] compared the results of dense image matching algorithms (SURE, Micmac, PMVS, Photoscan) with various data sets captured using a DSLR camera. Some studies have applied such algorithms to crops. Lou et al. [15
] estimated camera poses using several feature-matching algorithms with images taken with DSLR and performed point cloud generation using the Multi-View Stereo (MVS) method. Similarly, Lou et al. [16
] determined that a 3D laser/LiDAR or structured-light scanner is not suitable for plants and compared their algorithms using SfM, stereo matching, depth optimization and merging with Patch-based Multi-View Stereo (PMVS) and CMPMVS [17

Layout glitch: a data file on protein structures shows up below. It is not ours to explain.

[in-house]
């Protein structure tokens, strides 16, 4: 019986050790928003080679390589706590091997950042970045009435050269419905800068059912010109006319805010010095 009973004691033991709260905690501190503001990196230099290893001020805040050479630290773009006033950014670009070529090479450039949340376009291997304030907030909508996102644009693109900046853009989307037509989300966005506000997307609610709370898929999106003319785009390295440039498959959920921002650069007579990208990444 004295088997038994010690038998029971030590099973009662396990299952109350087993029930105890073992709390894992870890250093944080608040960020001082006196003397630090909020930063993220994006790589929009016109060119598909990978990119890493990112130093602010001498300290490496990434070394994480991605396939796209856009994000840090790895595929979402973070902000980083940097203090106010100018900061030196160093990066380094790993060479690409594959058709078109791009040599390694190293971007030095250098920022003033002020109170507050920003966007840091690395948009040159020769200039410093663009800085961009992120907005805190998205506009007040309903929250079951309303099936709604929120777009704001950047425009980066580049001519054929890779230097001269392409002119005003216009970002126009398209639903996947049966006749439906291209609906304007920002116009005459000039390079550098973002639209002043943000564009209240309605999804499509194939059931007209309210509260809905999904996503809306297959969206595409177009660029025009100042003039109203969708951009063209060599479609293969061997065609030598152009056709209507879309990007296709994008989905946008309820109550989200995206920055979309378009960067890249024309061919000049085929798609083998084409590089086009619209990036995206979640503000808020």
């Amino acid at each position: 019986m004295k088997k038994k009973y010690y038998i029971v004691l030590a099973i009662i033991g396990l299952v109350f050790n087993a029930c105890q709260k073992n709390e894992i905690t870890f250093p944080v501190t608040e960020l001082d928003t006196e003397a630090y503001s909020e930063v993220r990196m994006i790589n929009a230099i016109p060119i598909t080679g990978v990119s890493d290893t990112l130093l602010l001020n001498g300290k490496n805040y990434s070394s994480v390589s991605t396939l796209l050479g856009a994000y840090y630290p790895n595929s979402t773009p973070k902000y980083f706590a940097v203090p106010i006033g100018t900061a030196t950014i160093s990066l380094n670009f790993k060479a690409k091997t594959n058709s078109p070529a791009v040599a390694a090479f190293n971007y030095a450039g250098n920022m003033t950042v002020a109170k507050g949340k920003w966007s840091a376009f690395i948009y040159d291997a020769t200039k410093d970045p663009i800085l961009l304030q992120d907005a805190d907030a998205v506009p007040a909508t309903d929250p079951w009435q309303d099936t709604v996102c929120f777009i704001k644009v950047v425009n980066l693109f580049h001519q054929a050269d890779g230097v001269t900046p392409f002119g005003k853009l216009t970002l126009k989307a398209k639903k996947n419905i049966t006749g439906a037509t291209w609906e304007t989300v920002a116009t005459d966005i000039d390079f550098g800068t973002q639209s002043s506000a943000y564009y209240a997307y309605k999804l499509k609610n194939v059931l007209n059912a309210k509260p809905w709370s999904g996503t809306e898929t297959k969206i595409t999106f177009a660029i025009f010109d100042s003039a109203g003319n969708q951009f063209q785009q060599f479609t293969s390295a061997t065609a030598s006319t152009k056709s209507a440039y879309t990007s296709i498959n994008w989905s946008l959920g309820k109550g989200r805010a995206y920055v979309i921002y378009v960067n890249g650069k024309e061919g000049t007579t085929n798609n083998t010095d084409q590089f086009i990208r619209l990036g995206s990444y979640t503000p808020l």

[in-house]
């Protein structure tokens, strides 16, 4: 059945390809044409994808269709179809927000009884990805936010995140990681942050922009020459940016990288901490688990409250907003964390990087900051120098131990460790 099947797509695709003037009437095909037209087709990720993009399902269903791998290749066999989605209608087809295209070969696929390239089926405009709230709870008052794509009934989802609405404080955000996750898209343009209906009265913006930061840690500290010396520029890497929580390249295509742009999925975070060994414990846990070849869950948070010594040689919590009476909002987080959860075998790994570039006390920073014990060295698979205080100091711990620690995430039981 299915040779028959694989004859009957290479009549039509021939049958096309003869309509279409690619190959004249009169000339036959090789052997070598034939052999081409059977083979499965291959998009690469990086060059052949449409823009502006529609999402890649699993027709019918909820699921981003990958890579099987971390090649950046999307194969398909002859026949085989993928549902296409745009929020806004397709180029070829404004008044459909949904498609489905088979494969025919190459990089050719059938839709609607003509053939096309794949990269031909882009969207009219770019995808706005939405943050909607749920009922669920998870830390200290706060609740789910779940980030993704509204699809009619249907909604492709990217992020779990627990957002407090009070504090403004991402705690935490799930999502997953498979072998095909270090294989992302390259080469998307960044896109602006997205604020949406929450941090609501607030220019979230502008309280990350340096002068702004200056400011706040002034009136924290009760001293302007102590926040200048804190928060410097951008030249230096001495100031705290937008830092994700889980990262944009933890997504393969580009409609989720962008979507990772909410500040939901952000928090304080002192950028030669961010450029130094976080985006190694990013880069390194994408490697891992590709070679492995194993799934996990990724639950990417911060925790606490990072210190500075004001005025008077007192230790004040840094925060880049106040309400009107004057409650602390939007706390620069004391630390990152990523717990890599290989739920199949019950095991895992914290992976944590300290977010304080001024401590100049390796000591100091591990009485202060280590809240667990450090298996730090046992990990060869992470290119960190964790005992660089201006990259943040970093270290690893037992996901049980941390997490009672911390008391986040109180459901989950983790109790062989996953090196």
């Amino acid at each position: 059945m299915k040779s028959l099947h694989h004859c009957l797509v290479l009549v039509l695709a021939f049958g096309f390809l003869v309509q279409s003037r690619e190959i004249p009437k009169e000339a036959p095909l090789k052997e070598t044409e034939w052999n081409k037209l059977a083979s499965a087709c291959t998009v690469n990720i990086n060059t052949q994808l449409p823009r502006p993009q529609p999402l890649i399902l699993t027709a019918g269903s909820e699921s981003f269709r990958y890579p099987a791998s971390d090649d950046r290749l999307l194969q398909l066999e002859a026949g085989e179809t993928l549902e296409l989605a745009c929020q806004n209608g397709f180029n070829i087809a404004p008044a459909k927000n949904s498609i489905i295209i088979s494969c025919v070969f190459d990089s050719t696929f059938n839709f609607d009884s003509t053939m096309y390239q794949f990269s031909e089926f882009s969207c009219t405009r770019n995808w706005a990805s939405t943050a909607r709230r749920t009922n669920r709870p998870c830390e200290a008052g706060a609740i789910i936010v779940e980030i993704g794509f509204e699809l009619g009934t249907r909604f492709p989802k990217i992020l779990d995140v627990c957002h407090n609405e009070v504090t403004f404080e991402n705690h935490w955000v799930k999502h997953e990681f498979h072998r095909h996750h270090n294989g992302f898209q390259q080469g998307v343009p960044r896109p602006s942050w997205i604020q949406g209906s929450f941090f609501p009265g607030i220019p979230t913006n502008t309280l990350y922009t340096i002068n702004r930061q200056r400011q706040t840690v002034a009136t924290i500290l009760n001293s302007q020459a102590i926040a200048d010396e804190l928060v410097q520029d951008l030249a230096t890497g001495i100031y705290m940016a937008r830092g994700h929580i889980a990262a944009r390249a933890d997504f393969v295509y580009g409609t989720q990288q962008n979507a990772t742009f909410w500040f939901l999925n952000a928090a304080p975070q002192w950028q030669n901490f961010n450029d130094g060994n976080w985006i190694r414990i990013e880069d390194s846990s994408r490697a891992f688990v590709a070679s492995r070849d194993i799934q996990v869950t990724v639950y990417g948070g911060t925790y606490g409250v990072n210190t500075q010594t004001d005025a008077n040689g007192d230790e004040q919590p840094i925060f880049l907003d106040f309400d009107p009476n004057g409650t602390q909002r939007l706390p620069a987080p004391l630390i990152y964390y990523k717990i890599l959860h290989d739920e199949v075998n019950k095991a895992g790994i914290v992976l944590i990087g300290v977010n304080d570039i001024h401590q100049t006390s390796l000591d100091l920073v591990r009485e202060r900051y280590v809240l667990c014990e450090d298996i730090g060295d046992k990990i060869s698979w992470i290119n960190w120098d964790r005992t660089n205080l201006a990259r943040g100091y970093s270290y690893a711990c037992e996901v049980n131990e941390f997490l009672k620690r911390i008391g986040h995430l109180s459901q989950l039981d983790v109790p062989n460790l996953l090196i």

] algorithms. Ni et al. [18
] performed 3D reconstruction using software called visualSfM and tried to use voxels to obtain the volume. Nguyen et al. [19
] photographed sunflowers using a stereo camera in an outdoor environment and performed 3D reconstruction using the SfM method. The results were compared with other algorithms in terms of error.
The active type is a depth-based 3D modeling method that uses expensive equipment employing sensors capable of distance measurement. Structured-light, laser scanning, and time-of-flight (TOF) cameras have been used, and many studies have been carried out as a result of the development of inexpensive RGB with depth (RGB-D) sensors. Q. Yang et al. [20
] introduced an algorithm that can apply depth image upsampling, mentioning that the passive stereo method fails in the non-textured featureless portion. Zhu et al. [21
] and Lee and Ho [22
] increased the accuracy of the depth map and created a multi-view video sequence and a depth map using a combination of a TOF range sensor and a stereo sensor. Paulus et al. [23